Terry Ratner, RN, MFA | Oct 8, 2013, 2:20 p.m.


Oswald Nelson, at age 13, was the youngest person to become an Eagle Scout. Oswald went on to become Ozzie Nelson, the father in “Ozzie and Harriet.” Though the show aired years before the advent of reality television, Harriet was indeed Ozzie’s real wife; Ricky and David were his real sons, and, eventually, Ricky and David’s wives were played by their actual spouses. I remember watching the show and wondering if any father interacted with their family like Ozzie did. Perhaps being an Eagle Scout helped prepared him for fatherhood.

The current requirements for Eagle Scout make it impossible for anyone to ever beat Ozzie’s record.

My father was never a scout of any kind. He grew up in foster homes. Most of his foster parents took him in because of money they received from the state. Only one foster parent professed to loving him, but by that time he was in his teens and the damage was irreparable. He never knew what it was like to have a father.

Father Knows Best

In 1954 Robert Young starred in the television series “Father Knows Best.” Young played Jim Anderson, an average father in an average family. I always wanted to be “Kitten” the part that Lauren Chapin played. I wanted to be called Kitten and I wanted a father like Jim Anderson. My family had no similarities to the television family of “Father Knows Best.”

I don’t remember bonding with my father, although we did go to the beach a few times. We played together in the waters of Lake Michigan, me sitting on his broad shoulders while he waded in deeper. I also remember going to Riverview Park with him during my younger years. He enjoyed riding the rollercoasters as much as I did and he would scream as we headed downhill. Those screams didn’t scare me. It was the screams that were to come later in life when he would be chasing me as if he was the hunter and I was the hunted.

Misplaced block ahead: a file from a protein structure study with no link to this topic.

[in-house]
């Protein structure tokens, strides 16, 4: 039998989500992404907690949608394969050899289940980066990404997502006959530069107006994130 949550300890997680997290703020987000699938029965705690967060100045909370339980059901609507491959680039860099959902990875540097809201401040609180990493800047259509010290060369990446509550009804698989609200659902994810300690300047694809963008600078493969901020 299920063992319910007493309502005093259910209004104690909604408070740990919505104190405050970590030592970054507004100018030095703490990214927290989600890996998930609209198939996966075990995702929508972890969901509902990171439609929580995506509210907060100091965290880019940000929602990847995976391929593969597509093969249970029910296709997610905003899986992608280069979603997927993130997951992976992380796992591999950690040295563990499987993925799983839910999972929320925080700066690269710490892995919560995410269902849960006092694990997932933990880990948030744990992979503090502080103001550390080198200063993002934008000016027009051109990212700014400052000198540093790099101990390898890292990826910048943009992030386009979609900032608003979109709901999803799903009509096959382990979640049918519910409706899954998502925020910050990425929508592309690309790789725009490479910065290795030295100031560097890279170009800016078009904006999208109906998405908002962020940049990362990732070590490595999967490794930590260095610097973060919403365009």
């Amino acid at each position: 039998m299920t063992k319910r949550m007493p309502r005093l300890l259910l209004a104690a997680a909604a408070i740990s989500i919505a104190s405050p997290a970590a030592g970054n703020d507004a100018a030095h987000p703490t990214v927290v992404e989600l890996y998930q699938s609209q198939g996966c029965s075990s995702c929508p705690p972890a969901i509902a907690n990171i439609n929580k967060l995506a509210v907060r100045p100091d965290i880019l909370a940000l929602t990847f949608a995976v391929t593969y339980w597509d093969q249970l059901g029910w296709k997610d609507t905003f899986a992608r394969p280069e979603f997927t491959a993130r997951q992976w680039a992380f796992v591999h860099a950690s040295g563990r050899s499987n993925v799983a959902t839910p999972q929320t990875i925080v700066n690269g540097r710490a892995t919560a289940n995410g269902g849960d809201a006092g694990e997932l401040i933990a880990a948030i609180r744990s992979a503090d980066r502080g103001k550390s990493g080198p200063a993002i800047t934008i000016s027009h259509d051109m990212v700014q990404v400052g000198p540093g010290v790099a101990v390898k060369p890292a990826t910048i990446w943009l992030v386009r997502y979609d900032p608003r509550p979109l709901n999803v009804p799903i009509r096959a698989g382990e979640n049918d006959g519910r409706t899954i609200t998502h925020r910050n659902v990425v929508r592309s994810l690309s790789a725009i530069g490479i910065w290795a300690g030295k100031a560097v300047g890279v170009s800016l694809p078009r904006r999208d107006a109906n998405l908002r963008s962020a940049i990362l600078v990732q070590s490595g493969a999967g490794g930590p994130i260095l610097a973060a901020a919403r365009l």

After the female Japanese carp gives birth to hundreds of tiny babies, the father carp remains nearby. When he senses approaching danger he will suck the helpless babies into his mouth, and hold them safely there until the coast is clear. My father was not like this.

He was strict—an attorney and a colonel in the Air Force reserves.

He would yell as the chase began. His face would become as red as a beet and I watched his neck pulsating and his Adam’s apple enlarge. I always knew what was to come, but I put up a good fight. There was no such thing as “child abuse” back then.

Hugh Beaumont

The actor who portrayed the benevolent father on the popular TV show “Leave it to Beaver” was a Methodist minister. Tony Dow, who played older brother Wally, reports that Beaumont hated kids. I don’t believe my father hated children, however, I think he disliked women because of his early childhood relationship with his mother.

Side Note

Hugh Brannum, not to be mistaken with Hugh Beaumont, played Mr. Green Jeans on “Captain Kangaroo” and I remember him as kind, funny, and extremely reliable.

Emperor Penguins

Once a male emperor penguin has completed the act of mating, he remains by the female’s side for the next month to determine if he is indeed about to become a father. When he sees a single greenish white egg emerge from his mate’s egg pouch, he begins to sing.

Scientists have characterized his song as “ecstatic.”

Who would you rather have as your father: Hugh Beaumont, Hugh Brannum, or an emperor penguin?

Terry J. Ratner, RN, MFA is a health educator at Banner Good Samaritan Medical Center. Visit her website at www.terryratner.com. Send comments to info@terryratner.com.

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